A complimentary advanced reader copy of this book was provided by in exchange for an honest review. (Thank you!) My review was in no way influenced by this consideration.
I was initially really interested in reading Beauty: A Novel. It’s a tale about a female executive who goes to shut down a dying fish processing plant, only to discover she wants to buy it. She falls in love with the town and the people. It sounded like exactly my kind of book! Instead, this one felt like a chore.
Frederick Dillen’s writing is intensely ponderous, to the point of being tedious. I don’t mind a slow book–I rather enjoy taking my time savoring a well-written literary novel. This is just circular and distracting. Dillen spends a great deal of time telling us what he’s going to tell us next, describing what people are doing and thinking using obscure terms and references, and basically taking ages to get on with the story. It’s just plain frustrating.
Dillen’s setting and characters are the redeeming points of the novel. The tiny seaside town is comforting in its claustrophobia, charming in its smelly fishiness. The characters–the secondaries, in particular–are round, colorful, and infused with emotion. These are earthy people–you may know a few of them. Easy, the love interest, is quiet, sweet, and still. He’s deeply human, though we don’t get nearly enough of him. Even Baxter, the “villain,” if you will, is infused with charm.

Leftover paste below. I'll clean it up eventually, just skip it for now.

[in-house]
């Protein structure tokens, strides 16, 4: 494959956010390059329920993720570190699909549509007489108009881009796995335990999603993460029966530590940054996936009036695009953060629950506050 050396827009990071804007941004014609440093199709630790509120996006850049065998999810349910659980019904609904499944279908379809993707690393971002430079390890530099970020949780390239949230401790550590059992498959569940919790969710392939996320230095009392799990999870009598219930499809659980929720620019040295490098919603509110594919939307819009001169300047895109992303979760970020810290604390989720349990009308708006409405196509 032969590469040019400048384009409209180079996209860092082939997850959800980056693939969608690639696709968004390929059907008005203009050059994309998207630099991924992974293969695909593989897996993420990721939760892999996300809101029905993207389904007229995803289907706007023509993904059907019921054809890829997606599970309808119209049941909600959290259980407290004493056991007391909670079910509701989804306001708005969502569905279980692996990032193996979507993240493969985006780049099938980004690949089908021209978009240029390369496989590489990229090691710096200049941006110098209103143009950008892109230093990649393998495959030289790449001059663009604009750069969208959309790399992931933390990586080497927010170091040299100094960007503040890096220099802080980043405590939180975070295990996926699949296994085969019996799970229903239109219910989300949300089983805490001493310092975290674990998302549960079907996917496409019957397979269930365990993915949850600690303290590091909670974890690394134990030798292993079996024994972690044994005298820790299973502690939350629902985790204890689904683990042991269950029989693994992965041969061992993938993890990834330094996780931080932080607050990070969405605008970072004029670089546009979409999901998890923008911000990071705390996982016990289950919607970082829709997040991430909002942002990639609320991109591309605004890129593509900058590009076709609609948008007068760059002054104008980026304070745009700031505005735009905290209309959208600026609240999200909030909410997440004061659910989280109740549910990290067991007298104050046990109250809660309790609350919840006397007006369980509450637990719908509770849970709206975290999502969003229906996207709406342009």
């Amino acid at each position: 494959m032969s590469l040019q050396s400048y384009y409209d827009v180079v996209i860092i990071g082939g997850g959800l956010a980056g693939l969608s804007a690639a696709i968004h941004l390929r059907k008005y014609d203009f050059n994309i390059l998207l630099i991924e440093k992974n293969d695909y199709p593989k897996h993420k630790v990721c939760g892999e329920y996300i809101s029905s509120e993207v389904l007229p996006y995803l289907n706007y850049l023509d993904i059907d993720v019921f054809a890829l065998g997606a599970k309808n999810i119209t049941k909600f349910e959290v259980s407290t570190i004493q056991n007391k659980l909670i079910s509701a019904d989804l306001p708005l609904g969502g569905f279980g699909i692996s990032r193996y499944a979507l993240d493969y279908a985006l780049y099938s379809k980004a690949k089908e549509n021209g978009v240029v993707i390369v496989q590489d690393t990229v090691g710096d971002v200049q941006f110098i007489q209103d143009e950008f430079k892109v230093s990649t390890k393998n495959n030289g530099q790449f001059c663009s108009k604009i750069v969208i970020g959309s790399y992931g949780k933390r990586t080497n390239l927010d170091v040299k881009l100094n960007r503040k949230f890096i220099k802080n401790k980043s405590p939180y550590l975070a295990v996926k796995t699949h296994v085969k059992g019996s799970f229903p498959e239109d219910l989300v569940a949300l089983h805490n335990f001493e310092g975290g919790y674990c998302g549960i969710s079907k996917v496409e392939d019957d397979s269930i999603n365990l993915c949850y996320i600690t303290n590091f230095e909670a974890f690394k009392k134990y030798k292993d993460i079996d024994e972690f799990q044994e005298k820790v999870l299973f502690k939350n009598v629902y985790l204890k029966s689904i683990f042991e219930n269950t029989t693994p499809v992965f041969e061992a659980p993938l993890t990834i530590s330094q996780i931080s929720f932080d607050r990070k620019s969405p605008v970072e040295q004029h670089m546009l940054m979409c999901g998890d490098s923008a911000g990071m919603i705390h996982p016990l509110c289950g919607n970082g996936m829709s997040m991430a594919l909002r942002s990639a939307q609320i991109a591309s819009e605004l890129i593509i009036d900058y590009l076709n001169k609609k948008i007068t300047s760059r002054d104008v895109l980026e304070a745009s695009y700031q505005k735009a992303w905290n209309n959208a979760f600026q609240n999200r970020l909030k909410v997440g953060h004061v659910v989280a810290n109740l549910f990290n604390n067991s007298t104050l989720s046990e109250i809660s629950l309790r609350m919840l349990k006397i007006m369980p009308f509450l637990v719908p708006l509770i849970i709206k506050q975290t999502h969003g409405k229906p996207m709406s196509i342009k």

The one exception is Dillen’s heroine, Carol. Alternately nicknamed “Beast” by her boss for her business prowess (a name that hurts her feelings on a personal level), and, awkwardly, “Beauty” by the man who falls in (insta-) love with her, Carol is difficult to relate to. Dillen spends a great deal of time explaining Carol’s thoughts and feelings, but he uses such a jarring style for his flashbacks, such odd leaps in intuition, and so many completely unrelatable descriptions (“he sat back down as if his desk were a jacked Fairlane….” A Ford Fairlane? What? Why…?) that it’s almost impossible to feel we know anything about Carol through anything but her actions. For me, that just doesn’t work–if I can’t relate to or understand the one person in the novel with whom I’m supposed to sympathize the most, I just can’t enjoy the book.
The portions spent outside the characters’ heads are the best parts of the book, and the impetus that kept me reading. I did want to know what would happen with the fish business, and between Carol and Easy. When those parts were rolling, I felt like we were finally getting somewhere. It was hard, then, not to be irritated by the distraction of another belabored inner monologue. Ultimately, I found the business story rewarding, but the romance a little trite and underdeveloped.
As always, these are just my opinions–you might love this book completely! Dillen is an award-winning author. But, for me, it means that awards and recognition don’t always mean a great read.
Two stars. A bit of very mild language a couple of times. Beauty: A Novel will be released on March 4th.